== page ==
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An extract from Armies of the Middle Ages, Volume 1
by Ian Heath

13.      HOBILAR

The term hobilar first appeared in 1296, when it was applied to 260 light horsemen raised from the Anglo-Irish feudal estates for service in Scotland under Edward I. The word itself evolved from the native pony or ‘hobby’, 12-14 hands tall, that such a horseman rode, this word probably evolving in turn from the Gaelic obann, meaning quick or nimble. English, as opposed to Anglo-Irish, hobilars first appeared in 1300, closely based on their Irish counterparts but probably on the whole riding larger horses. They were basically mounted infantrymen and were the progenitors of (and in due course were steadily replaced by) the mounted archers of later armies, some of whom were even at first called hobilar-archers, such as were those assigned the duty of guarding the coast in 1364. Hobilars could be found both in magnates’ retinues and in shire levies, and were probably the same as armati.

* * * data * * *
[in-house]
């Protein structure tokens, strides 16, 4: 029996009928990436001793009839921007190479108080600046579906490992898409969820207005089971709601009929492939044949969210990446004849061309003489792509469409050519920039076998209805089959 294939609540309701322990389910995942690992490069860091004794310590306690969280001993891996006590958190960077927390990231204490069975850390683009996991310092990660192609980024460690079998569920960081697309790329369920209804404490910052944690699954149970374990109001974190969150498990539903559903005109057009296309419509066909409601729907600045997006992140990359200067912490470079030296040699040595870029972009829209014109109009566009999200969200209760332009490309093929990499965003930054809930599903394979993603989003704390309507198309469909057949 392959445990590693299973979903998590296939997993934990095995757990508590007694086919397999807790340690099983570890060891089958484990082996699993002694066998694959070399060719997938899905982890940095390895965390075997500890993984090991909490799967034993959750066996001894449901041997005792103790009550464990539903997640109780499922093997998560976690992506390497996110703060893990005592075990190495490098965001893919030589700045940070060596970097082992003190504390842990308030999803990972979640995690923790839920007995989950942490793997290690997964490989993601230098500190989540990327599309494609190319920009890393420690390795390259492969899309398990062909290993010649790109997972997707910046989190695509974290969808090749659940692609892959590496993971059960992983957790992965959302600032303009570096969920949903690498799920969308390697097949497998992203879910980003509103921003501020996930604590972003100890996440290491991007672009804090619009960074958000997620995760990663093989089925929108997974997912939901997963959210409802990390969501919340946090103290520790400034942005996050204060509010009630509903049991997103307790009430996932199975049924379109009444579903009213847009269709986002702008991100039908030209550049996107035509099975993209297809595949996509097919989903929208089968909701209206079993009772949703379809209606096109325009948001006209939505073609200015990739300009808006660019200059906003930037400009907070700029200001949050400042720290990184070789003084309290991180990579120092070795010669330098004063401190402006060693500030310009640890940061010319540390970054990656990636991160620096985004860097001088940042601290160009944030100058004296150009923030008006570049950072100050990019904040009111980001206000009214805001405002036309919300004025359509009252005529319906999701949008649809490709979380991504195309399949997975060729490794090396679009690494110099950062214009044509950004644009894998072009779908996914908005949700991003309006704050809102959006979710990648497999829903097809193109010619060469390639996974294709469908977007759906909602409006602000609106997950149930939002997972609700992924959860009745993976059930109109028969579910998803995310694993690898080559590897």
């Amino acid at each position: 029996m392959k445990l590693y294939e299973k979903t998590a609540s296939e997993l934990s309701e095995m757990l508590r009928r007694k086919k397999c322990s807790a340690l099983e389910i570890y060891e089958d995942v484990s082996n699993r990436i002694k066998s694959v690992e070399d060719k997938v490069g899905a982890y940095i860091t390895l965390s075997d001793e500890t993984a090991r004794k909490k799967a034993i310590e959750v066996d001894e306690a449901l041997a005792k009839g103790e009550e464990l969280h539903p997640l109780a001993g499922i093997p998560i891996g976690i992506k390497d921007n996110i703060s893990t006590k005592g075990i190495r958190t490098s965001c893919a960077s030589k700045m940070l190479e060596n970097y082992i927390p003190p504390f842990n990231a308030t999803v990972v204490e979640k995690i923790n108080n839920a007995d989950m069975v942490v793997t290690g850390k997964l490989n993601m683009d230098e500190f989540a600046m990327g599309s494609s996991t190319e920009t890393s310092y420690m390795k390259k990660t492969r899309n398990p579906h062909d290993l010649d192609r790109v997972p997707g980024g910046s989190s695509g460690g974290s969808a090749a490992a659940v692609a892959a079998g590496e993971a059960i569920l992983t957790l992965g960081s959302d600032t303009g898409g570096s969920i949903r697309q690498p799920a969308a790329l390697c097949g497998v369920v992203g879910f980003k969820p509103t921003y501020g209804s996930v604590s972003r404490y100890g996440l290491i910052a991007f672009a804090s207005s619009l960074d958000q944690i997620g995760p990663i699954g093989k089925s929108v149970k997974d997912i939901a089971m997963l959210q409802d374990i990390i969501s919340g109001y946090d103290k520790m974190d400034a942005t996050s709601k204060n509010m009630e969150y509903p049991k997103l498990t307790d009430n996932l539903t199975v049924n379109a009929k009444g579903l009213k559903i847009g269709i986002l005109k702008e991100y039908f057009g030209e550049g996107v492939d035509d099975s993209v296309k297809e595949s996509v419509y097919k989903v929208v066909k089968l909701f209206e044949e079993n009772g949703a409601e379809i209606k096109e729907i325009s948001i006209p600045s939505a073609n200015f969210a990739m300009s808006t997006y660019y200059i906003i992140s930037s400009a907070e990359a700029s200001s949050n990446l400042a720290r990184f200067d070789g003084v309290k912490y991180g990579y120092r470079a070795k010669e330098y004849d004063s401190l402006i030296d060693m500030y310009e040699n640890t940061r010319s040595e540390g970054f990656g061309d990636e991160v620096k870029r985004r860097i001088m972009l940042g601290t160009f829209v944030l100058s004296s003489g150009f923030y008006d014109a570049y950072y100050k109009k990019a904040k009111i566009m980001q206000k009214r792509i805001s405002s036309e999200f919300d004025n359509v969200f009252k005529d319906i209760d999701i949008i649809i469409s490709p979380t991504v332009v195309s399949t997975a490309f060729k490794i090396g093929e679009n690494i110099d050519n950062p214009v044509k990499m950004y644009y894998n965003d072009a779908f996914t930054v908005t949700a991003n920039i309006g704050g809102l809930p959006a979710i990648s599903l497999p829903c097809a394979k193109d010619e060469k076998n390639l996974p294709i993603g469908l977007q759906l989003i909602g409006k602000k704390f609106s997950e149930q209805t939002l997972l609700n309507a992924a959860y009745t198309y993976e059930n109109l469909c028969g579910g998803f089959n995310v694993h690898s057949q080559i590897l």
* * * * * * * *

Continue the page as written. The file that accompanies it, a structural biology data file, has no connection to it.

In 1335 their equipment was laid down as horse, aketon or (coat-of-) plates (though writs of 1359 specify an haubergeon), a bascinet or palet (an unidentified type of helmet that could be of either iron or leather), gorget (either a quilted hood like that of 14 or else an aventail), iron gauntlets, sword, long knife and spear. The horse seems to have usually been valued at about 40s.

Next: 14. ENGLISH INFANTRYMAN c.1320, in Armies of the Middle Ages, volume 1 by Ian Heath